16.512, Rocket Propulsion
Prof. Manuel Martinez-Sanchez
Lecture 14: Non-Equilibrium Flows
Reacting Nozzle Flow
As indicated in the introductory discussion of section 12.1, the actual
expansion process in a rocket or ramjet nozzle is intermediate between the extremes
of “frozen” and “equilibrium” flow, with the latter producing higher performance due
to recovery of some of the chemical energy tied up in the decomposition of complex
molecular species in the chamber - a kind of afterburning effect.
The two limits, “frozen” and “equilibrium” flow share an important property:
both are isentropic flows (if we ignore friction or heat losses). This is because, in the
frozen case no chemical change during expansion), there are no rate processes at all
occurring, the molecules preserving their identity all the way, while in the equilibrium
case, in which reactions do occur, their rate is so high (compared to the expansion
rate) that conditions adjust continuously to maintain equilibrium at the local pressure
and enthalpy level, with the result that the whole process can be regarded as
(and hence isentropic). For any more realistic intermediate conditions, in
which reactions may proceed at rates comparable to that of the expansion, these
finite rate reactions produce an irreversibility, and a consequent entropy increase.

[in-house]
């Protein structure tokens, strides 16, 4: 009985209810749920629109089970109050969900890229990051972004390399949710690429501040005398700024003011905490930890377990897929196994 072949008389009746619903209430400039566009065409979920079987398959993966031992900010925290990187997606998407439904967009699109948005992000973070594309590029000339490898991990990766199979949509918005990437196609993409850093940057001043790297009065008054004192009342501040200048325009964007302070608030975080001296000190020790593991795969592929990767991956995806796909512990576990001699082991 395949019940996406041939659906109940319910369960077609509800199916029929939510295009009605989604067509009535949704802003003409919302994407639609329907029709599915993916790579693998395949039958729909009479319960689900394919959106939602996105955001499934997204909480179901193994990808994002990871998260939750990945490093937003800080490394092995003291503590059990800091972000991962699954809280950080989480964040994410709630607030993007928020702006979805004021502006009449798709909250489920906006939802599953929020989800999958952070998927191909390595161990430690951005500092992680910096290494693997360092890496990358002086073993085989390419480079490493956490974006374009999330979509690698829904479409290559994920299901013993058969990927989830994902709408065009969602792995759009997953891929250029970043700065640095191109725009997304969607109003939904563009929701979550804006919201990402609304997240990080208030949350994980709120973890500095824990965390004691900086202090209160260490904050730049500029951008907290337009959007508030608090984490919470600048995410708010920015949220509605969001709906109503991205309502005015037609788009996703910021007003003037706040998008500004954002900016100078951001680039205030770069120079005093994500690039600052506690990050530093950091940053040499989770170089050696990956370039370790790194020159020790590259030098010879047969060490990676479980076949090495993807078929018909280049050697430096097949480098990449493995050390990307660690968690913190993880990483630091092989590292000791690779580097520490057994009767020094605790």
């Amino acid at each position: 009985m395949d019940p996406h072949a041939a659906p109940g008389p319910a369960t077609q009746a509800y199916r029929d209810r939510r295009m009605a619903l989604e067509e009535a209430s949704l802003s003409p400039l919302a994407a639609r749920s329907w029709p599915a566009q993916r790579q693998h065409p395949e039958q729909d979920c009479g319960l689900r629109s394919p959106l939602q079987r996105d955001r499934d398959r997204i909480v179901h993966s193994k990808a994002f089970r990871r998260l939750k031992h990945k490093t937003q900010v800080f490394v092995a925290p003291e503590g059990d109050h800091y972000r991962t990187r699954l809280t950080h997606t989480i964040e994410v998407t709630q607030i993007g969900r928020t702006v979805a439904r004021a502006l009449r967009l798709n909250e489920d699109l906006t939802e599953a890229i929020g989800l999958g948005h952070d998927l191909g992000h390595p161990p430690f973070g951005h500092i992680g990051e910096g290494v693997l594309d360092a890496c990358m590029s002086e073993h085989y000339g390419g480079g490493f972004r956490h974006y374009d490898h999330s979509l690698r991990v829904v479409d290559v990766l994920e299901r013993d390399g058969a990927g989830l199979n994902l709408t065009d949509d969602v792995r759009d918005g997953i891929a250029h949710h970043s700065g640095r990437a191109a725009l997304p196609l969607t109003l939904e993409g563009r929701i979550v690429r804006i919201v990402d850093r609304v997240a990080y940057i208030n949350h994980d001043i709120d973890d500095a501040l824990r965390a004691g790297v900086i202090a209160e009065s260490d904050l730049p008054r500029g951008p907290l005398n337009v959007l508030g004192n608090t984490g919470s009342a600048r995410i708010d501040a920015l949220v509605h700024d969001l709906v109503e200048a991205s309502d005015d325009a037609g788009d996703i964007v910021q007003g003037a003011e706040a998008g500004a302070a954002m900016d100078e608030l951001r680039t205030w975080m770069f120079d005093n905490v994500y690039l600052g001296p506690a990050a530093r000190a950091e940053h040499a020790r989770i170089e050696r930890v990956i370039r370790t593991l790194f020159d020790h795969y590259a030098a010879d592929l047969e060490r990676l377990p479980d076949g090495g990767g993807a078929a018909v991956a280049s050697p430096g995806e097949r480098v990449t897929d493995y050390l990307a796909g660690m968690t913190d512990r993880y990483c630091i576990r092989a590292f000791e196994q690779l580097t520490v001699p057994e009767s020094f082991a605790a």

In this Section we will discuss in detail an example of each, frozen and
equilibrium expansion. We will use for this purpose the results of the equilibrium
chamber calculations of Sec. 13.1, relative to the space Shuttle Main Engine.
14.2 Frozen Flow Calculation
The simple ideal gas model we have used throughout most of this course
(constant molecular mass, constant specific heats) is an example of a frozen flow
model, since it is implied by these assumptions that no chemical change takes place.
Thus all of our “constant
” results belong in this category, and can be used as a first
approximation for nozzle flow calculations (using for instance the value of
computed for the combustor). However, even with no chemical changes, the specific
heats of the various molecules do change with temperature, generally decreasing as
temperature decreases in the range encountered in nozzles. This means that
CC C C R
a constant, since
, the gas constant, does not vary
due to the constancy of the molecular mass.